There are two main types of bone cancer – primary and secondary. Primary cancer starts in the bones. Secondary cancer starts elsewhere in the body and then travels to the bones. To learn more about specific types of cancer affecting the bones, click here.
The symptoms of bone cancer depend on the size and location of the tumor, but most commonly include:
Pain. The pain may come and go and usually seems worse at night. The pain will also usually increase with activity.
Swelling. There may also be swelling or a lump in the area of the tumor. This lump may not be noticeable at first.
Fractures. Cancer cells can weaken your bones, often leading to a fracture.
Weight loss and fatigue. Sometimes bone cancer can cause a person to feel tired. Weight loss is another symptom.
Anyone can develop cancer of the bones, but the following factors may increase your risk:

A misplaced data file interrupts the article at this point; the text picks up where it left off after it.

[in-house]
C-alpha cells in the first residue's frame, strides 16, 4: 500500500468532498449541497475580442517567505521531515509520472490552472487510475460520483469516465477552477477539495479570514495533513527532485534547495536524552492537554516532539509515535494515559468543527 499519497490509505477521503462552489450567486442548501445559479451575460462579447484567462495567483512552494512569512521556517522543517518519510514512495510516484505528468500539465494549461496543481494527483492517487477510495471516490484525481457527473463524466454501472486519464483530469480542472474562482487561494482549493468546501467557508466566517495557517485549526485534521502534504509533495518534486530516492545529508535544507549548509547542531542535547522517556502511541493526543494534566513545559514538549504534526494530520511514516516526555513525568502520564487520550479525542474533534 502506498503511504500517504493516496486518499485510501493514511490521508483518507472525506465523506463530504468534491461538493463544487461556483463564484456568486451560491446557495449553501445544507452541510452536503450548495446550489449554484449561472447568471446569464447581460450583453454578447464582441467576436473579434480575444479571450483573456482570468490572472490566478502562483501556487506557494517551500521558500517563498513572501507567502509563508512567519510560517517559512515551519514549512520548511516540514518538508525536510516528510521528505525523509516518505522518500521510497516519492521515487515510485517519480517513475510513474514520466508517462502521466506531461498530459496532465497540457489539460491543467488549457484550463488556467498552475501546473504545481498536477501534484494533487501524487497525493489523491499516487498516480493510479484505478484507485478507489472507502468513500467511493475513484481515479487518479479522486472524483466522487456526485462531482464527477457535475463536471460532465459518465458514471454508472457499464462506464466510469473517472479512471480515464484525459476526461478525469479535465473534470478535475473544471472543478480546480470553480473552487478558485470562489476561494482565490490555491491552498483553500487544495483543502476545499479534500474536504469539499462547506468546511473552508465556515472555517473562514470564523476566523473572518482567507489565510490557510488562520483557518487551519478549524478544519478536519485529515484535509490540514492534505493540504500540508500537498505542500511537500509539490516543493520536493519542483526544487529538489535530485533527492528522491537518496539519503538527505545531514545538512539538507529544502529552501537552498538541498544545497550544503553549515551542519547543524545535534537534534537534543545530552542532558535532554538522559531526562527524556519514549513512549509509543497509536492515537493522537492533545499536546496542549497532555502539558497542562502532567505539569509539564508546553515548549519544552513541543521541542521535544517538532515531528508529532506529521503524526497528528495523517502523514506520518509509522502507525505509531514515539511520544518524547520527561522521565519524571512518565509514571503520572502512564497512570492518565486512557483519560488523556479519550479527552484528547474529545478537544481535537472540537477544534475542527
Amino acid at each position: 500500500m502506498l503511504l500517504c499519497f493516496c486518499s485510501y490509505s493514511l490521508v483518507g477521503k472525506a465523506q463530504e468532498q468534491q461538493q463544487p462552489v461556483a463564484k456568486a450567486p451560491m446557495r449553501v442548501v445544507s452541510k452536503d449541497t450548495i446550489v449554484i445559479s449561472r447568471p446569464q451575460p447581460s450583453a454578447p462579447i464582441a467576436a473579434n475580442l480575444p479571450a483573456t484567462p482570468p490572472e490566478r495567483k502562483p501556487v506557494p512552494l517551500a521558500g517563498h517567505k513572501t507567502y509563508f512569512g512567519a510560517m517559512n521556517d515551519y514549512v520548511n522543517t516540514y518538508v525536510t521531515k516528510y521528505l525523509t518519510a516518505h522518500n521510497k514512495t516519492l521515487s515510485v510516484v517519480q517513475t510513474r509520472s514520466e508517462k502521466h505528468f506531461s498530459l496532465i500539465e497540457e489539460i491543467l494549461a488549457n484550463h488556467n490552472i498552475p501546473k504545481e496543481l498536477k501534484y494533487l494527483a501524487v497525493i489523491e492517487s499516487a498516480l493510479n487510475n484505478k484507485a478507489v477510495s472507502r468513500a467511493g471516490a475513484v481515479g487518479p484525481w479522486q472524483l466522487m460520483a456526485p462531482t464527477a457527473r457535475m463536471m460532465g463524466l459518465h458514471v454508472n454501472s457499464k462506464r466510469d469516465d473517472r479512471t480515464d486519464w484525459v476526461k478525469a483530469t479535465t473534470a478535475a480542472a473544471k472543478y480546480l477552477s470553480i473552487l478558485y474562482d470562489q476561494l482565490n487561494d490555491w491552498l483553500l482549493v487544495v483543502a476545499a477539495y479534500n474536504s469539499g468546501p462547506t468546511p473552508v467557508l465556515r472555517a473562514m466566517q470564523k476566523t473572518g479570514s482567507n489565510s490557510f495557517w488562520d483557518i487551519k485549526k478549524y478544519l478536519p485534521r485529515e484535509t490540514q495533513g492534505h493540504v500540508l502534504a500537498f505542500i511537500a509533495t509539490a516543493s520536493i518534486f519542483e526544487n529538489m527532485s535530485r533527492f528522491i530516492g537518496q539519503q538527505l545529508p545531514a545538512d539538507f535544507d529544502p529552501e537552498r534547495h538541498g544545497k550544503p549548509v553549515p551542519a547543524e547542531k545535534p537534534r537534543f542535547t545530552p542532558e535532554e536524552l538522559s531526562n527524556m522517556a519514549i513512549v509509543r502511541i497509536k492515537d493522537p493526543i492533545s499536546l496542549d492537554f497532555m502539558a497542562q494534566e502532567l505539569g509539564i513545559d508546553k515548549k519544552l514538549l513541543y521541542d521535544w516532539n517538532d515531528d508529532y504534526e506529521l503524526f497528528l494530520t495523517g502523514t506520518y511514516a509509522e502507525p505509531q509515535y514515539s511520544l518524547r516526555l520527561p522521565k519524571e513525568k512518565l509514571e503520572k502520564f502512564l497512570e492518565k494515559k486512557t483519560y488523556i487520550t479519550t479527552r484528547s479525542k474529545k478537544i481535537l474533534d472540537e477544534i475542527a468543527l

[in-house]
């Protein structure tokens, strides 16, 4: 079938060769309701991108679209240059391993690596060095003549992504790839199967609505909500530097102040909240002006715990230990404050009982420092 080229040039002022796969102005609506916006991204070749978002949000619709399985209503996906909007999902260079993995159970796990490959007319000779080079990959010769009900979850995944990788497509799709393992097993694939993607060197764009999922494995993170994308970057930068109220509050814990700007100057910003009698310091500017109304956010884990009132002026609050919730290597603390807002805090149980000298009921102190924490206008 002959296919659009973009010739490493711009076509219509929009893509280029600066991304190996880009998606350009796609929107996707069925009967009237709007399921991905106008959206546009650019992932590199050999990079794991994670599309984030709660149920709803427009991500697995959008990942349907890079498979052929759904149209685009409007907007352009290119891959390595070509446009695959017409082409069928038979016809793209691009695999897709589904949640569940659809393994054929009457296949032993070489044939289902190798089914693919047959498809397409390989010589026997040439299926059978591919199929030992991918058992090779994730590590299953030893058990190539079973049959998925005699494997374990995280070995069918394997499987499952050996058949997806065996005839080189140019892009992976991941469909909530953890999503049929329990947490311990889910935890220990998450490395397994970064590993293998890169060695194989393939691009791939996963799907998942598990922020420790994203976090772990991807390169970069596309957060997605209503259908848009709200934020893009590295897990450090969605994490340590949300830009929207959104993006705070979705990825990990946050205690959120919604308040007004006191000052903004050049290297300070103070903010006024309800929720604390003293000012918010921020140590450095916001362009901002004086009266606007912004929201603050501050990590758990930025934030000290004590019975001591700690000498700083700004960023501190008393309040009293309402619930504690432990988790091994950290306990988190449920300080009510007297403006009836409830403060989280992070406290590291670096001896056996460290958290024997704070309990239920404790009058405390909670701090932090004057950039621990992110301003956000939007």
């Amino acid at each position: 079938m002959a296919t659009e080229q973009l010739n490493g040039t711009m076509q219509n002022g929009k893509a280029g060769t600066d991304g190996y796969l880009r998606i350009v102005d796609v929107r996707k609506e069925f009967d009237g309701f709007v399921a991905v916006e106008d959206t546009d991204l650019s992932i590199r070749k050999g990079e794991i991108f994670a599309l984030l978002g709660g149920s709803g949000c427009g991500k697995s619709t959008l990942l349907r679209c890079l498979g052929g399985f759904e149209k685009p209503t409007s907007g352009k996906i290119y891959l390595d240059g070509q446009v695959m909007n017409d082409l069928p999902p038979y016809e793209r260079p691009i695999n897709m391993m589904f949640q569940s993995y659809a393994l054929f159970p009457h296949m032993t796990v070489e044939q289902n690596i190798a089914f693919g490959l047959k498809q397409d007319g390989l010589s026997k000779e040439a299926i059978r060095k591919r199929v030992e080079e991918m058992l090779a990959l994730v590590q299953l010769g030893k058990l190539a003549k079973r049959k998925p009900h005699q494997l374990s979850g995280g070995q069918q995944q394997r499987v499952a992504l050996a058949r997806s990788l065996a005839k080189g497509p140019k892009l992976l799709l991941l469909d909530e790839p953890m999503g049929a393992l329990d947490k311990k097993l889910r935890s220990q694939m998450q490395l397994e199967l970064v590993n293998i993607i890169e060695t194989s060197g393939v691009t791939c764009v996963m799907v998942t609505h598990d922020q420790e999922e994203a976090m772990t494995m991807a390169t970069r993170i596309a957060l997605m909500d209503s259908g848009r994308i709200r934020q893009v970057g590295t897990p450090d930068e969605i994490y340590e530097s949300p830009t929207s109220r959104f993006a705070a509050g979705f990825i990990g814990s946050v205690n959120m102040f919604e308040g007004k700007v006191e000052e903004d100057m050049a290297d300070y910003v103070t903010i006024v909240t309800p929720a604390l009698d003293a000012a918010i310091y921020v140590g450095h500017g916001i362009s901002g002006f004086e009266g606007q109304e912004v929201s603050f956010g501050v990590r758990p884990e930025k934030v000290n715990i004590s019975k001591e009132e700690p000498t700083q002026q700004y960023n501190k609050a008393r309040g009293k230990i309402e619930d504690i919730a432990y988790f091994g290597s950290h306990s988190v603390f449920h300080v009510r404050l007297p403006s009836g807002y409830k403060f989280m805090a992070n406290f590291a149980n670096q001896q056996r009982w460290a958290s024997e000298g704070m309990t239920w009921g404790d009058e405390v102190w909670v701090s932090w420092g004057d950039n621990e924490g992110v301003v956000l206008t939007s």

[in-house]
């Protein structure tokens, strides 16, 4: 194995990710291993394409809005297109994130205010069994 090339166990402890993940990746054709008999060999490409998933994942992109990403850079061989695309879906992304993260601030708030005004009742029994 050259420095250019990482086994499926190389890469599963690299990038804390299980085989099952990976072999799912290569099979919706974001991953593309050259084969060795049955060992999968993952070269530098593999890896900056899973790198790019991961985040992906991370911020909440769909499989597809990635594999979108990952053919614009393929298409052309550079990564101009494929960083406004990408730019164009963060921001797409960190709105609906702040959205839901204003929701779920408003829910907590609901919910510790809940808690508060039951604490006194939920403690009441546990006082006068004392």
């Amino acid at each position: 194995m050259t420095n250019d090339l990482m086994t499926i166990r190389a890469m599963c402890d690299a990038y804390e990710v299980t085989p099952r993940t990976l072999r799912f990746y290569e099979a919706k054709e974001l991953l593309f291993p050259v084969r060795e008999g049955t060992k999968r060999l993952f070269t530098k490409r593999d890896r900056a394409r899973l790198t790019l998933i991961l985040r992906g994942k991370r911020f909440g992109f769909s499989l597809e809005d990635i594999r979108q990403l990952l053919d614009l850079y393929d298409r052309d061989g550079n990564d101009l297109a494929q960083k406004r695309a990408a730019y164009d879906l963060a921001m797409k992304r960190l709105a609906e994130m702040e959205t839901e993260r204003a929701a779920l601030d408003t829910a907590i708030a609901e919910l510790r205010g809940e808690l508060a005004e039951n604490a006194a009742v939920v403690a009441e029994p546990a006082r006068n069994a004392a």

- Bone diseases. People with bone diseases such as Paget disease are at an increased risk to develop bone cancer.
- Radiation treatment. People who have had radiation treatments in the past for another tumor are more likely to develop bone cancer.
- Age. Teenagers undergoing a major growth spurt or young adults in their twenties are at the highest risk for primary bone cancer.
- Bone marrow transplant. Some people who have had bone marrow transplants have later developed bone cancer.
For a detailed explanation of all risk factors, click here.
Bone cancer can be treated in a variety of ways, including surgery, chemotherapy, radiation, and supportive care. Most people with bone cancer will have more than one treatment, depending on your age, health, and the type and stage of your cancer. To learn more about how these treatment methods are used for bone cancer patients, click here.